New Research to Help Rare Scottish Bird

27 August 2010

The mysterious Slavonian Grebe

Photo: Slavonian grebe Podiceps auritus by Steve Knell (rspb-images.com)


Conservationists are hoping new research will shed light on the life of one of Scotland’s most mysterious birds. The Slavonian grebe only began breeding in the UK in 1908, in the Scottish Highlands; its population today remains restricted to northern Scotland where latest counts have shown only 22 breeding pairs remain, the lowest level since monitoring records began. Some experts believe that the fluctuations in climate brought about by climate change is a factor in the decline.

As a relative newcomer to the country, many aspects of the bird’s behaviour remain unclear, but conservationists are hoping further study will identify what may be driving a decline in numbers. Slavonian grebes are strong swimmers and build their nests in sedge beds. They arrive in Scotland in March/April and leave late summer. The birds are best recognised by their colourful summer plumage and trilling calls. Males have golden ear tufts, black faces and deep red eyes.

Around 45% of the UK population of Slavonian grebes breed at Loch Ruthven. The RSPB has a nature reserve at the eastern end of the loch. In the spring and summer, it is possible to get excellent views of displaying grebes in front of the hide.

Lake Ruthven in Scotland

Photo: Lake Ruthven by Sheila

Stuart Benn, RSPB Scotland’s Conservation Officer for the South Highlands, said “This striking species only began breeding in Scotland just over a century ago so we still have a lot to learn about its behaviour and its movements in the winter months. What is clear is that while populations are thriving in Iceland and Norway, things aren’t going so well here. It would be good to find out why that is and what things we, as conservationists, could be doing to turn around the fortunes of Scotland’s Slavonian grebe population. To do this we’ll need to focus our research on key areas such as the role of weather and climate, when and why chicks die and compare our results with other countries whose populations are faring well.”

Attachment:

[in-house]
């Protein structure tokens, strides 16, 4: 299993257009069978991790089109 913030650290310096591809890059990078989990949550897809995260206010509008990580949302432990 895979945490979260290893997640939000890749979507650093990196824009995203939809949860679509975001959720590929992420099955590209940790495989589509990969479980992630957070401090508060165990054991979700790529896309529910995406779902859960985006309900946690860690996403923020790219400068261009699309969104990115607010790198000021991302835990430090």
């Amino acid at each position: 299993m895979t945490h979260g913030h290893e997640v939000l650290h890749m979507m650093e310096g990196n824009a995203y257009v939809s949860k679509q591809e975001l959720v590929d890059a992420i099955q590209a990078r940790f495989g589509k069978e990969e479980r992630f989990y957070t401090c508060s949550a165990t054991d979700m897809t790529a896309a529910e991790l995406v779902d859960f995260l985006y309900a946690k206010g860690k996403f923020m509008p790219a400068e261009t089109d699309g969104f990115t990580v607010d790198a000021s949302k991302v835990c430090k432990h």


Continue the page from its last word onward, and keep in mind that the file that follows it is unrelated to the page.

Despite a worrying decrease in the UK population, 2010 has provided one of the best breeding seasons in recent years. A total of 17 chicks fledged this summer, six of these at RSPB Scotland’s Loch Ruthven nature reserve which remains the best place in the UK to see breeding Slavonian grebes.

Slavonian Grebe adult swimming

Photo: Slavonian grebe, adult in summer plumage swimming by Chris Gomersall (rspb-images.com)

It is unclear exactly why after two years of no young Loch Ruthven’s breeding pairs were successful in 2010, but it is thought a drier and less windy or stormy spring may have helped. Nests are destroyed by waves, so excess wind or stormy conditions can be damaging.


Also this year, staff at the reserve have started introducing a range of conservation measures that they hope will make a difference to productivity among the local population.


Steph Elliott, Site Manager of RSPB Loch Ruthven nature reserve added: “Our work for Slavonian grebes is very much trial and error at the moment. Over the winter months, we will be carrying out some major restoration of sedge beds on the reserve. This is crucial nesting habitat for Slavonian grebes and by removing sediment and areas of succession we can make sure the water depth is at the right level for the grebes to build their nests. We’re also hoping to install nesting rafts next spring which will hopefully protect vulnerable nests from damage and allow more chicks to fledge.”

Links:

RSPB

Loch Ruthven


Blog by Julian Jackson

 

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